Ben Nevis is steeper than Snowdon. More unforgiving. Rockier too.
The view on the left is sheer sand-coloured rock rising high above us, and to our right runs a fairly disappointing view down onto the visitor centre car park, and an unchanging landscape as we curl round the lower half of the mountain.
It’s tiring and I get annoyed at simple things, such as: why doesn’t Scotland have more majestic deep green pine trees as I imagined it would? The pine trees I can see here seem to thinly ride halfway up the slopes of the other peaks around us, and then stop. Leaving the ranges looking as if they have been plucked. Like mangy green vultures with their bald heads.
The climb is severe. Perhaps we got cocky from our other climbs, this one is testing us though.
I have half a bar of Dairy Milk and an emergency Twix in my anorak pocket. Not exactly regimental preparation.
The climb plateaus out for a while, passing a huge lake where one solitary camper has placed their small tent at the water’s edge – lucky bastard to have got what must be the best camping spot in the whole country.
Then we come up hard against the steepness again.
But the climb has turned more interesting now. Mountains all around and below us. Peaks beyond peaks. A loch cutting through these mountains, and the eclipsed peaks behind, and out to the sea. And then there’s Northern Ireland, lying beached beyond.
Ben Nevis’ interior has grown more interesting too. We pass a large falling waterfall which marks roughly the halfway point of the climb to the top, and where a group of us congregate to drink great fistfuls of water in our sweat-drench cheap climbing clothes.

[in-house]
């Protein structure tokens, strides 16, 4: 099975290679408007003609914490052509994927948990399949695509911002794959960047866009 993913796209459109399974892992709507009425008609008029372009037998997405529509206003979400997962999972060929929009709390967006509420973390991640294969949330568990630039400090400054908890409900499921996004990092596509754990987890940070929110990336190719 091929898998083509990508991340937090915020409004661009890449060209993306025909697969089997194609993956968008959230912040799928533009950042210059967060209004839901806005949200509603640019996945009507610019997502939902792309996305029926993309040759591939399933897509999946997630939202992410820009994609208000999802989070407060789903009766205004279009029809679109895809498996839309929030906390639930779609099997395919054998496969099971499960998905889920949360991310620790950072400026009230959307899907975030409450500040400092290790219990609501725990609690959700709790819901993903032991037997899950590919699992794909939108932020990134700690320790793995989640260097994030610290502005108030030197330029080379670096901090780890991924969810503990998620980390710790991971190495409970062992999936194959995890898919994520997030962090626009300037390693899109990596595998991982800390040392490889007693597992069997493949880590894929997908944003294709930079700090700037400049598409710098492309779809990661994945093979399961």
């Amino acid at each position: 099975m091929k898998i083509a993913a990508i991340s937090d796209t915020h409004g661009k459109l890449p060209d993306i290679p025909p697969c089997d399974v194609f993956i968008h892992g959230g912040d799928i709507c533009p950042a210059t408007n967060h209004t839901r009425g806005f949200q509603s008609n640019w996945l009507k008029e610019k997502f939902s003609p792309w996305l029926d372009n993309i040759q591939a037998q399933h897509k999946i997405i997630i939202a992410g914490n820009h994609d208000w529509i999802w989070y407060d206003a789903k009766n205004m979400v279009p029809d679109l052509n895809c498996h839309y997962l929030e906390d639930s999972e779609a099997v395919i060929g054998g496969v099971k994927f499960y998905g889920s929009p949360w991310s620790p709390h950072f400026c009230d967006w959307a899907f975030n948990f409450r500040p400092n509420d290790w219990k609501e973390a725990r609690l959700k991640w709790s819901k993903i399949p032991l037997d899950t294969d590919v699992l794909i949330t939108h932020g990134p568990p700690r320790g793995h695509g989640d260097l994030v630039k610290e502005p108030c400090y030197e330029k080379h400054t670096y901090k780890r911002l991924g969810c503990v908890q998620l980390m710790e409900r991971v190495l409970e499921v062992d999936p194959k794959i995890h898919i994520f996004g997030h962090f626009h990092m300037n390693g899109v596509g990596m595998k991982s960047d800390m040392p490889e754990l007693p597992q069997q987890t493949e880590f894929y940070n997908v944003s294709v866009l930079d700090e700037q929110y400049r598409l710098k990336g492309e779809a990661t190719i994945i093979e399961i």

A returner, coming back down the mountain, tells us that there’s a dead sheep in this stream, further up. He has an annoying, round, piggy face and currant-y eyes and chuckles to himself as he passes. No one can quite tell if he’s joking or not. Everyone’s thirst seems to be quite quickly quenched anyway.
As we near the top, the climb levels out a bit and I spot a few people snacking after their climb – rugs and thermos flasks. And even a woman walking her cat on a lead, here, 4,400 feet above the sea.
Pet lovers, tea drinkers, eccentrics. All so very British. Even on the very roof of the country.
The top of the mountain, when we finally reach it, has a large rock-strewn floor, giving an other-worldly feel. Lunar-like. There’s a gully of snow that remains, even here, now, in the summer glare.
The view really is magnificent. I think how, if I leapt off the edge and glided through the air, I would pass back down the whole country, high above everything.
The Angel of the North a speck below me; the Blackpool Tower 3,900 feet further down; climbers on the mountain top at Snowdon peering up another 900 feet at me as I passed; soaring over London’s Shard Tower even if they built it four times as tall.
It’s a great moment and I hold onto this feeling as long as I can as we stand here, before Giristroula turns to me and with silent nod of agreement between us, we decide it’s time to take the route back down.
Having come up, I guess all you can ever really do is go down again. And best not think of the futility of these things.
The descent is hard on the knees. By the time we’re down in the fields at the foot of Ben Nevis again, the sun is setting and I feel I’ve truly mounted ten St Pauls without the aid of staircase, as fellow climber John Keats once had it.
Looking back, with the peak hidden from us here at the bottom, and the sun dying behind – just the torso of the mountain visible – it doesn’t look such a big deal from here. But it was.
It really was.